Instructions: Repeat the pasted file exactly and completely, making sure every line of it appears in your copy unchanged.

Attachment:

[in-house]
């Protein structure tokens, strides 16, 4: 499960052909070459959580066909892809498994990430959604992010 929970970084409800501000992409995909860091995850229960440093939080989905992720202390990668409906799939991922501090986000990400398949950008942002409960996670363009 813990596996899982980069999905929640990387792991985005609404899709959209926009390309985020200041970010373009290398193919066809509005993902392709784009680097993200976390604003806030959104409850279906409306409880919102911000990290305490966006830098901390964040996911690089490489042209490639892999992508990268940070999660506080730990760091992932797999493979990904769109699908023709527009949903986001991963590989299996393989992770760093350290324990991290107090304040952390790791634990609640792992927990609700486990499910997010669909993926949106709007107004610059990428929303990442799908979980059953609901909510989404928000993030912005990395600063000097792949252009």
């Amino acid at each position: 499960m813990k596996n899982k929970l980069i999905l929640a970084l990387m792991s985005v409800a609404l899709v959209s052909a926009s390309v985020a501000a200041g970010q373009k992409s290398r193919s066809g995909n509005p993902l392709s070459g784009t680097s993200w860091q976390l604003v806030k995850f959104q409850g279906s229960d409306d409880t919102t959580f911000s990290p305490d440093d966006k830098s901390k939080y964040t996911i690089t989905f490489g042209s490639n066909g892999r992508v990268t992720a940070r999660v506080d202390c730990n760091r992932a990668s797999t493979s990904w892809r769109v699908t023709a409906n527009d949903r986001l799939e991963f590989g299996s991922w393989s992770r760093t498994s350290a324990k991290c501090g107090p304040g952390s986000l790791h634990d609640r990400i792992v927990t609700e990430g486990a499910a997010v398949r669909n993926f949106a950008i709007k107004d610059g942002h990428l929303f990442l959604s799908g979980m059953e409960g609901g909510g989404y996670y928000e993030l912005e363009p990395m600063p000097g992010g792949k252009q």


[in-house]
């Protein structure tokens, strides 16, 4: 499960052909070459959580066909892809498994990430959604992010 929970970084409800501000992409995909860091995850229960440093939080989905992720202390990668409906799939991922501090986000990400398949950008942002409960996670363009 813990596996899982980069999905929640990387792991985005609404899709959209926009390309985020200041970010373009290398193919066809509005993902392709784009680097993200976390604003806030959104409850279906409306409880919102911000990290305490966006830098901390964040996911690089490489042209490639892999992508990268940070999660506080730990760091992932797999493979990904769109699908023709527009949903986001991963590989299996393989992770760093350290324990991290107090304040952390790791634990609640792992927990609700486990499910997010669909993926949106709007107004610059990428929303990442799908979980059953609901909510989404928000993030912005990395600063000097792949252009």
């Amino acid at each position: 499960m813990k596996n899982k929970l980069i999905l929640a970084l990387m792991s985005v409800a609404l899709v959209s052909a926009s390309v985020a501000a200041g970010q373009k992409s290398r193919s066809g995909n509005p993902l392709s070459g784009t680097s993200w860091q976390l604003v806030k995850f959104q409850g279906s229960d409306d409880t919102t959580f911000s990290p305490d440093d966006k830098s901390k939080y964040t996911i690089t989905f490489g042209s490639n066909g892999r992508v990268t992720a940070r999660v506080d202390c730990n760091r992932a990668s797999t493979s990904w892809r769109v699908t023709a409906n527009d949903r986001l799939e991963f590989g299996s991922w393989s992770r760093t498994s350290a324990k991290c501090g107090p304040g952390s986000l790791h634990d609640r990400i792992v927990t609700e990430g486990a499910a997010v398949r669909n993926f949106a950008i709007k107004d610059g942002h990428l929303f990442l959604s799908g979980m059953e409960g609901g909510g989404y996670y928000e993030l912005e363009p990395m600063p000097g992010g792949k252009q």